6 Ways to Support Heart Health

6 Ways to Support Heart Health

It’s never too early or too late to start thinking about your heart health. Let’s take a look at six ways you can start supporting heart health today.

How does a healthy heart work?


The heart is, quite literally, the center of all life in the body. It is the center of the circulatory system, a network of blood vessels that deliver blood and oxygen to all majors organs.

The heart is divided into two pumping systems, the right and left side, with two chambers that pump blood on each side. The right side of the heart receives oxygen-poor blood from your veins and pumps it to the lungs, where it picks up oxygen and gets rid of carbon dioxide. The left side of the heart receives oxygen-rich blood from the lungs and pumps it through the arteries to the rest of your body.

A healthy heart also ensures that the nutrients you get from food or supplements are absorbed and used by the body. The blood uses a network of arteries, veins and capillaries to gather food nutrients from the small intestine and delivers them to every cell.

However, poor eating habits and lifestyle choices can significantly affect the health of your cardiovascular system. According to the Canadian Heart & Stroke Foundation, 80% of premature heart disease and stroke can be prevented through life habits, such as healthy eating and regular exercise.

 

Six ways to support heart health


1. Exercise regularly


Regular exercise is one of the best ways to promote heart health daily. Exercise can reduce “bad” cholesterol levels in the blood (the low-density lipoprotein [LDL] level), as well as total cholesterol, and can raise the “good” cholesterol (the high-density lipoprotein level [HDL]).

That’s not all: exercise also promotes healthy physiological changes, such as encouraging the heart’s arteries to dilate more readily. It can also help your sympathetic nervous system (which controls heart rate and blood pressure) to be less reactive.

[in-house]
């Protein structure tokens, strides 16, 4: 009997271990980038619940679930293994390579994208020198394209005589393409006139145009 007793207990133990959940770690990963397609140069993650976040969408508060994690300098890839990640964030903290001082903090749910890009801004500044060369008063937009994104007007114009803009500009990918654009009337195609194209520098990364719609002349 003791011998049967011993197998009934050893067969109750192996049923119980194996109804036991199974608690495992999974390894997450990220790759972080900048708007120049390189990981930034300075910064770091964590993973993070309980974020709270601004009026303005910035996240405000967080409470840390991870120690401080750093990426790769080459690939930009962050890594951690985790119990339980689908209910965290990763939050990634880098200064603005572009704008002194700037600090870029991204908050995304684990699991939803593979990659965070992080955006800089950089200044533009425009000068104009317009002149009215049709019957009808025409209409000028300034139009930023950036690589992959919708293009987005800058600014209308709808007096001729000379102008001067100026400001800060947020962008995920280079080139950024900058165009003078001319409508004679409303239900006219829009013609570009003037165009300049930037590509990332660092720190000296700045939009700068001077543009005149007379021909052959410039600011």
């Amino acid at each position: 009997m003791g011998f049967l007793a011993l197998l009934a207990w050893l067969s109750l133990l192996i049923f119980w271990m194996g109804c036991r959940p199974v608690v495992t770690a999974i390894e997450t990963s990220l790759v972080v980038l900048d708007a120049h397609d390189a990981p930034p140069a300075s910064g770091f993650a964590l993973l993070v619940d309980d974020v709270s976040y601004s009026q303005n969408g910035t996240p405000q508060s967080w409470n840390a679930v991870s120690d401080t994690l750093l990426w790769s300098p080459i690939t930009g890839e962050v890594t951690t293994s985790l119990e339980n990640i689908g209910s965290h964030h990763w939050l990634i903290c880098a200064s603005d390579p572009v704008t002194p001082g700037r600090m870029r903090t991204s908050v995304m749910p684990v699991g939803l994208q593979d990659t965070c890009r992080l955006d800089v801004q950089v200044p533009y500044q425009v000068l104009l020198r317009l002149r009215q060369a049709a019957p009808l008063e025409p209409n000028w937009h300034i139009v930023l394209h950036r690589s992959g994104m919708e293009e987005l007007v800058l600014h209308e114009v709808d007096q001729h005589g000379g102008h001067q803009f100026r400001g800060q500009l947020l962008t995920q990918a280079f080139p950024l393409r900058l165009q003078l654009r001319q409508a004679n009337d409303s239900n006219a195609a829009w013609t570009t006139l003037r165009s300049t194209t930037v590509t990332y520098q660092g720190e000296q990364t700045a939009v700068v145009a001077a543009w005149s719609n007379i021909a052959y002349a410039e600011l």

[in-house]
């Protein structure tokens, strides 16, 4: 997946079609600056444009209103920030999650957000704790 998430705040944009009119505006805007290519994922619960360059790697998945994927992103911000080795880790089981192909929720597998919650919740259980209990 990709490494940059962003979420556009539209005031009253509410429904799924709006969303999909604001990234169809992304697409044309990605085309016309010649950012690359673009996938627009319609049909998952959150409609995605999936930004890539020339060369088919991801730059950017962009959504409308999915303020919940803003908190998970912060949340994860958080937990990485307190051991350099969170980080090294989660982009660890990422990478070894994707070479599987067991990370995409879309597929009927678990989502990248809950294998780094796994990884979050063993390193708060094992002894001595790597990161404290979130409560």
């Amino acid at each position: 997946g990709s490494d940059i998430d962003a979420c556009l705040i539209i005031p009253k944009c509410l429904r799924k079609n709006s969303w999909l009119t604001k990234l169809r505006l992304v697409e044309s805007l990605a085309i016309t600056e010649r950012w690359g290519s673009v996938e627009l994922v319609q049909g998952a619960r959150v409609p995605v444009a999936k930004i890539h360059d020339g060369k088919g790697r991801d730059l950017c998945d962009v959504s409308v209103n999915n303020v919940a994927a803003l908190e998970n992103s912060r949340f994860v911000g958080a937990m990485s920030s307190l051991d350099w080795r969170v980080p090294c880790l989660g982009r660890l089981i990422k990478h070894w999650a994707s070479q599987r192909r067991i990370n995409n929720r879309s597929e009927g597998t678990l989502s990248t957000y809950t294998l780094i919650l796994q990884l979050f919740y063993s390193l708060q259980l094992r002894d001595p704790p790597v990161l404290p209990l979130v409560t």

How much exercise do I need?

The Canadian Heart & Stroke Foundation recommends adults should accumulate at least 150 minutes of moderate- to vigorous-intensity aerobic physical activity per week, in bouts of 10 minutes or more. It doesn’t have to be non-stop – like an aerobics class – you can do 10 minutes or more throughout your day to reach your daily goal.

What kind of exercise should I do for heart health?

Just as a variety of foods is important for healthy eating, various activities are important for healthy living. A holistic exercise regime includes endurance, strength, flexibility, and balance activities. Endurance exercises involve continuous movements, such as walking, cycling or tennis and are especially beneficial for your heart, lungs, and circulatory system.

2. Eat heart-healthy foods

Equally as important as regular exercise is eating heart-healthy foods. A nutrient-rich diet is one that includes a variety of fruits and vegetables, whole grains, skinless poultry and fish, nuts and legumes, and oils such as olive, avocado, flaxseed, or sesame. Try to limit foods that are high in calories but low in nutrients.

Omega-3 fatty acids and heart health:

You may have heard of fats referred to as “good fat” or “bad fat.” Bad fats refer to trans fats – a byproduct of a hydrogenation process used to turn healthy oils into solids and prevent them from becoming rancid. Good fats, on the other hand, come mainly from vegetables, seeds, and nuts. Olive oil, avocados, and most nuts are all sources of “good fats.”

Omega-3 fatty acids are considered “good fats” and are well known for supporting heart health. Good sources of omega-3’s are salmon, tuna, mackerel, flaxseeds, or walnuts.

However, if your diet does not include enough omega-3 fatty acids, the easiest way to ensure you are getting enough is through a supplement. Here are a few of our favourites:

Sisu Full Spectrum™ Omega offers 1200 mg of wild Alaskan salmon, as well as vitamin D3, and helps support cognitive and cardiovascular health.

3. Know the facts about cholesterol

Like fats, not all cholesterol is bad. High-density lipoprotein (HDL) is known as “good” cholesterol because it helps your body get rid of excess cholesterol so that it’s less likely to end up in your arteries. On the other hand, low-density lipoprotein (LDL) is known as “bad” cholesterol because it takes cholesterol to the arteries, where it may collect on the artery walls.

Put it simply; heart health isn’t as much about lowering your cholesterol as it is about knowing your numbers. Maintaining cholesterol and triglyceride levels within healthy limits is critical for decreasing the risk of heart disease.

What is policosanol?